Single-party control facilitates positive presidential engagement of Congress and furnishes more opportunities for credit-claiming. Presidents prevail more often on congressional votes on which they express a position, and agenda synergy with Congress is consistently stronger. They are sometimes able to steer the congressional agenda. At other times, their role has been to cultivate support for continuing party objectives in Congress. In the last several decades assertive opposition majorities have set more of the policy agenda and have forced presidents to preempt Congress or take a more reactive role in the legislative game. Heightened partisanship and organizational reforms in Congress have hampered presidents’ efforts to construct cross-party coalitions. These factors have plummeted presidents’ legislative success rates and complicated agenda control. But they have also provided contemporary presidents with a powerful, if different, form of leverage over Congress. In this era of party unity and narrow seat margins on Capitol Hill, presidents have turned increasingly to vetoes and veto threats to gain influence over lawmaking. Opposition majorities in Congress have little. hope of finding two-thirds majorities capable of overriding chief executives’ objections, enhancing the potency of even a mere veto threat by the president to win legislative compromise (Conley, 2002).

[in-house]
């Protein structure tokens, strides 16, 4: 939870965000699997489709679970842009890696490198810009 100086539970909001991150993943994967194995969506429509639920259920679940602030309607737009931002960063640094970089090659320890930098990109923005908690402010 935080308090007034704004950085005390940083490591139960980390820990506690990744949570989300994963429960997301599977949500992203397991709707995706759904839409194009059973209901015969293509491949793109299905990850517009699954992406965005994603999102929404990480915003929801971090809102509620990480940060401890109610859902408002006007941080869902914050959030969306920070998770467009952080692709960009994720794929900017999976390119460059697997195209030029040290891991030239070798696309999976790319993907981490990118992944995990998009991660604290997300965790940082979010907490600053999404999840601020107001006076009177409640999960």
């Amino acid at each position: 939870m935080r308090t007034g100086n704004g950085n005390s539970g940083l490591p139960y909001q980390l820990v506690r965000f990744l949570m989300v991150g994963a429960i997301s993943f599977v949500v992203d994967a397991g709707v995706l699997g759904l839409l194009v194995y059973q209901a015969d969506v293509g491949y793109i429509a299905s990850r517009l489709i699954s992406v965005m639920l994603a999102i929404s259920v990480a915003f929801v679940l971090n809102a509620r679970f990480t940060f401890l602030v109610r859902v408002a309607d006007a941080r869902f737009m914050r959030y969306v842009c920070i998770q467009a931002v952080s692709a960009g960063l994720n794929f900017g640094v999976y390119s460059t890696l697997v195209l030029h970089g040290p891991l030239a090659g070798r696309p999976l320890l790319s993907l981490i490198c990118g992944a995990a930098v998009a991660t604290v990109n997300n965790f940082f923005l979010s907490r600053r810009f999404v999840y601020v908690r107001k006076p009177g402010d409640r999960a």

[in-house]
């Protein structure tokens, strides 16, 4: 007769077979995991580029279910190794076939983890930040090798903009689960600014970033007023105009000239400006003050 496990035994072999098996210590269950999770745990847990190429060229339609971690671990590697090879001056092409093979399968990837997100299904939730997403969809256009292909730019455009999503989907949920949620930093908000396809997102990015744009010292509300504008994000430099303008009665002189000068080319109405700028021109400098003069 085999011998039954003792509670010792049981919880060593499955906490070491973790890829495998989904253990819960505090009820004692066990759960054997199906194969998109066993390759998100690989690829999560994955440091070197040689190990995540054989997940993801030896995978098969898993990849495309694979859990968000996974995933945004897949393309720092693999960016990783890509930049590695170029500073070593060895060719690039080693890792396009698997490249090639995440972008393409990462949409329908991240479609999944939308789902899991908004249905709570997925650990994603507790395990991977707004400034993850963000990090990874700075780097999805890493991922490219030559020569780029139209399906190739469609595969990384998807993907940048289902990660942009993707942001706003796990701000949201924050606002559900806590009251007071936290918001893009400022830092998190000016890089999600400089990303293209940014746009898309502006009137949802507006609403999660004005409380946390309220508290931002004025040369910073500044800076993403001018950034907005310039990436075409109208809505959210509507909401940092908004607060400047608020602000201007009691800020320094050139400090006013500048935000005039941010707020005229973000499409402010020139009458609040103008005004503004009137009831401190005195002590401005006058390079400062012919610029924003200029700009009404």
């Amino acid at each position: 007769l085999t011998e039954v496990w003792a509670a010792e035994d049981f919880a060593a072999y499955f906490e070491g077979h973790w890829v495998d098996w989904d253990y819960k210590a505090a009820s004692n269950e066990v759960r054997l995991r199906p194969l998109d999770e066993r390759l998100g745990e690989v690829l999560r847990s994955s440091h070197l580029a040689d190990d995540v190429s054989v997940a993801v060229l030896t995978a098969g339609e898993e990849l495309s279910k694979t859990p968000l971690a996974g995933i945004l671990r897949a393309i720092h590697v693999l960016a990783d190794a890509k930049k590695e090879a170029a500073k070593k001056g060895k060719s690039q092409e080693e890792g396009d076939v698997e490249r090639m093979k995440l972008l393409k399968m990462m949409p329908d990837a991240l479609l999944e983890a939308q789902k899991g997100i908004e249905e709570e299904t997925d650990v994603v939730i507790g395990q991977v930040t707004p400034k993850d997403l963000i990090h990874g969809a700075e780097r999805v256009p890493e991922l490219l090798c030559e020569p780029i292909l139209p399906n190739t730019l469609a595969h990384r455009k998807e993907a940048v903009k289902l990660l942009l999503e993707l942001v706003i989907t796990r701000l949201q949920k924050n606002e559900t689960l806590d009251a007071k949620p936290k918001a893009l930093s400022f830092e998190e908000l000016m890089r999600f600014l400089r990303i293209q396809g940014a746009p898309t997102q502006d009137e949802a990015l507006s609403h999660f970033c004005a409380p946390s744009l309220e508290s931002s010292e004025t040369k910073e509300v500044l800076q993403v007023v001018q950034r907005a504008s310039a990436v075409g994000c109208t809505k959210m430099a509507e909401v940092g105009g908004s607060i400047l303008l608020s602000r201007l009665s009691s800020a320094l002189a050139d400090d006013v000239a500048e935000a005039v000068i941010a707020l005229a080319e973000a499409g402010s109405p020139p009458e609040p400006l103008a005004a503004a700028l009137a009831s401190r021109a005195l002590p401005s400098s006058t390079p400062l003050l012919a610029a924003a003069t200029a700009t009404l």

Divided Government and Policy making

Two views emerge regarding divided government and public policy making. The first view is pro divided government on account of moderate policies. Alesina and Rosenthal (1995) argued that voters take advantage of the checks and balances implicit in the legislature-executive interaction to bring about policy moderation. They observed that even though the American electorate faces two polarized parties in the elections, they can achieve “middle of the road” policies through a divided government. The electorate can moderate a president from one party by voting a congress from the opposing party. If that is not achieved in an election, the situation can be neutralized during mid-term elections or subsequent elections.